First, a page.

Poachers in Africa are encroaching on wildlife land and killing rhinos in travel hot spots now devoid of visitors due to the coronavirus pandemic.
Megafauna: why large animals are becoming extinct, again
New study shows that over-hunting is dramatically contributing to large herbivores populations decline, just like 11,000 years ago.
There was a time when giant animals roamed the Planet. Mammoths, mastodons, and woolly rhinos freely inhabited the world. In the Pleistocene, however, these creatures started becoming extinct, in a process that reached its peak 11,000 years ago. Several theories were made about their decline, but most scientists attribute it to the increasing presence of super-predators able to modify the environment and use new hunting strategies: humans.
History repeats itself
Overhunting led to the decline of numerous large herbivore species, generating a knock-on effect that involved both predators and the environment. Nowadays, history may repeat itself according to a 2015 study published in the journal Science Advances. “The massive extinction that involved 80 per cent of the species of giant herbivores in the Pleistocene seems to currently be continuing in Africa and Southeast Asia,” the study reads. “The extinction of the western black rhinoceros (Diceros bicornis longipes), and Javan rhinoceros in Vietnam (Rhinoceros sondaicus annamiticus) is confirming this trend.”
Over-hunting causes extinction
60 per cent of giant herbivores are threatened with extinction and, just like 11,000 years ago, the main cause is over-hunting. “I expected that habitat change would be the main factor causing the endangerment of large herbivores, but surprisingly, the results show that the two main factors in herbivore decline are hunting by humans and habitat change. They’re twin threats,” said one of the study’s authors, William Ripple.
Asian megafauna is the most affected
The research focuses on giant herbivores weighing over 100 kilos. 74 species were identified, including elephants, rhinos, gorillas, giraffes, okapis and tapirs. Most of these animals live in Asia and Africa. All 19 Asian species of giant herbivores are at risk of extinction, while 12 out of 39 African species are endangered. In South America 4 species out of 5 are threatened with extinction, and in Europe only one species is currently endangered, the European bison (Bison bonasus).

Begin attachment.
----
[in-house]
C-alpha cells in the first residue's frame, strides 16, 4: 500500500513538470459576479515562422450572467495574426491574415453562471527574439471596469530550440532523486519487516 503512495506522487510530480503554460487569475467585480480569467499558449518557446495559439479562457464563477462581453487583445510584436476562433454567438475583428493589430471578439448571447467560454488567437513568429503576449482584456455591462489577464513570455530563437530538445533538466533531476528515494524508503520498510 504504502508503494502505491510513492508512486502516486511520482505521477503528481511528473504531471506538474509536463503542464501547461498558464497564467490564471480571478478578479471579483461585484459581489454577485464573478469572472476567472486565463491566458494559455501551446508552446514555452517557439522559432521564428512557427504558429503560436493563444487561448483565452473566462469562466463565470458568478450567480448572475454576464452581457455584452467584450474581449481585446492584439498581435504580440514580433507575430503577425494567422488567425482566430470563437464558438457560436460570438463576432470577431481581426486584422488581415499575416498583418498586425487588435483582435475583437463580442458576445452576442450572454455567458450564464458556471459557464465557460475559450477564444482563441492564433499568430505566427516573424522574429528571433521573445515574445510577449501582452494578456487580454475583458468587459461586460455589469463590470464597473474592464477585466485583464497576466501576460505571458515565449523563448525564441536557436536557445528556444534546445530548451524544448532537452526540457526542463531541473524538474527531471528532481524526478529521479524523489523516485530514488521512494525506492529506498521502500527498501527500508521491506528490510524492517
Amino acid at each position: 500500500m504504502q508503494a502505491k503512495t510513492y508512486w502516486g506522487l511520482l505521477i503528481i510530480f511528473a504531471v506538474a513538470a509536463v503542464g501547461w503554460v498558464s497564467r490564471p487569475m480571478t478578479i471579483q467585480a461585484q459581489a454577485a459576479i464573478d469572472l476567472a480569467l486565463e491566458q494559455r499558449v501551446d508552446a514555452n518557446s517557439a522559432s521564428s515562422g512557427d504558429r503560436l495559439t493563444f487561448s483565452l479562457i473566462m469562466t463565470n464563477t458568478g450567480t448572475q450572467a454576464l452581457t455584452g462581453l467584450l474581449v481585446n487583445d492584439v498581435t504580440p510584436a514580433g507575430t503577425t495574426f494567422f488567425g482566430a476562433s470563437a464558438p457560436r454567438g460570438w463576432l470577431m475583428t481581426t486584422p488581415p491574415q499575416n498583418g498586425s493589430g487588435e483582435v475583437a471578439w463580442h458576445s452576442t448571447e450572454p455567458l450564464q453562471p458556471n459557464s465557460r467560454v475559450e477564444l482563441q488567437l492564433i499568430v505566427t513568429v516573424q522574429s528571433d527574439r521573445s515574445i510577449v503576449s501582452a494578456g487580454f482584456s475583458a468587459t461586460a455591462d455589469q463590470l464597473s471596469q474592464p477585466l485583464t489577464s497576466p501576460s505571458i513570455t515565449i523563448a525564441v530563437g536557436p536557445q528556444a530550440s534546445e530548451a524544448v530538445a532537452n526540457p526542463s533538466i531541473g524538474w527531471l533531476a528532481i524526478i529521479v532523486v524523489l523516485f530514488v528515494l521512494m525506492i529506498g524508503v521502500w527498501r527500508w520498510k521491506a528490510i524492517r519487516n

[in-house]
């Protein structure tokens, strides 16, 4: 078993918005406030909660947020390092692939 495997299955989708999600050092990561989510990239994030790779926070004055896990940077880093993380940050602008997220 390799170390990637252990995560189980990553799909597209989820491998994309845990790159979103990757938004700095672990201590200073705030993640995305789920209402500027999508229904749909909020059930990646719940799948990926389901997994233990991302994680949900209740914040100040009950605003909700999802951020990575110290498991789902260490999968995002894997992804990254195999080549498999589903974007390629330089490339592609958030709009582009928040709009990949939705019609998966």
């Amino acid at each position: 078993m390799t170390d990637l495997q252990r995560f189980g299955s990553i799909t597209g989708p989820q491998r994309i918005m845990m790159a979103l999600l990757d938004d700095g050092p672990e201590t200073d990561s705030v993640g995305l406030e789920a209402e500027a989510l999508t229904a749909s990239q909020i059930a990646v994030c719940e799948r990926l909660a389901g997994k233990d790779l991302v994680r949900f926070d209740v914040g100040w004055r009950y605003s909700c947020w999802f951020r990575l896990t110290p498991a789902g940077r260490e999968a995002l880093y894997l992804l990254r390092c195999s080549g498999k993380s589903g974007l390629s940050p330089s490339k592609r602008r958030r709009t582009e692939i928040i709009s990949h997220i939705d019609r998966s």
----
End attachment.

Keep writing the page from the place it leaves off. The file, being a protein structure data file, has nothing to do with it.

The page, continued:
Poaching is decimating elephant and rhino populations, as well as those of many other herbivores. “Over-hunting in developing countries is likely to be the main factor of large herbivores decline,” researchers write.
Farm herbivores have tripled
Habitat loss is a key factor, too. The studied species have lost 81 per cent of their ecosystems. Moreover, competition with farm herbivores, which have tripled over the last twenty years, has dramatically increased.
Ecosystems under threat
Megafauna decline has numerous negative consequences, as giant animals are biologically essential to the functioning of their ecosystems. “Large herbivores interact with several small animals, and they are a great resource for tourism.” Yet all is not lost: a number of happy endings remind us that saving megafauna is still possible.
In 1894 only 40 white rhinoceroses survived, but now there are 20,000 individuals; in 1927 the European bison was declared extinct, whilst 30,000 individuals now live in the wild; in 1960 Przewalski’s horse disappeared, but today it is found in the Mongolian steppe.
These animals’ future depends on the actions we will take in order to protect them. To avoid a new mass extinction, we need to expand protected areas, improve wildlife corridors, reduce the consumption of animal proteins, and continue conducting research, especially on less well-known species.
Actor and environmental activist Leonardo DiCaprio has contributed two million dollars to a fund to protect Virunga National Park in Congo from threats such as terrorism, the coronavirus and poaching.
For the first time in seventeen years, Iceland’s two main whaling companies won’t resume whale hunting. The announcement concerns this year’s season but could carry into the future.
The relationship between the coronavirus and wildlife is complex: while the pandemic may lead to a reduction in the illegal trade in wild animals, it may also encourage it in other respects.
The largest coral reef in the world is severely threatened by climate change, but researchers are developing strategies that could contribute to saving the Great Barrier Reef.
NGO Free the Bears has opened a mountain sanctuary for moon bears in Laos. With the government’s help, it aims to close all bile farms by 2022.
Seychelles have extended its marine protected area, which now covers over 400,000 square kilometres, an area larger than Germany.
The tapir was reintroduced into Brazil’s Atlantic Forest, the country’s most at-risk ecosystem. The species can play a key role in the forest’s recovery.
One of Africa’s last and largest “tuskers”, Tim the elephant, died from natural causes after roaming Amboseli National Park for five decades and surviving multiple life-threatening attacks.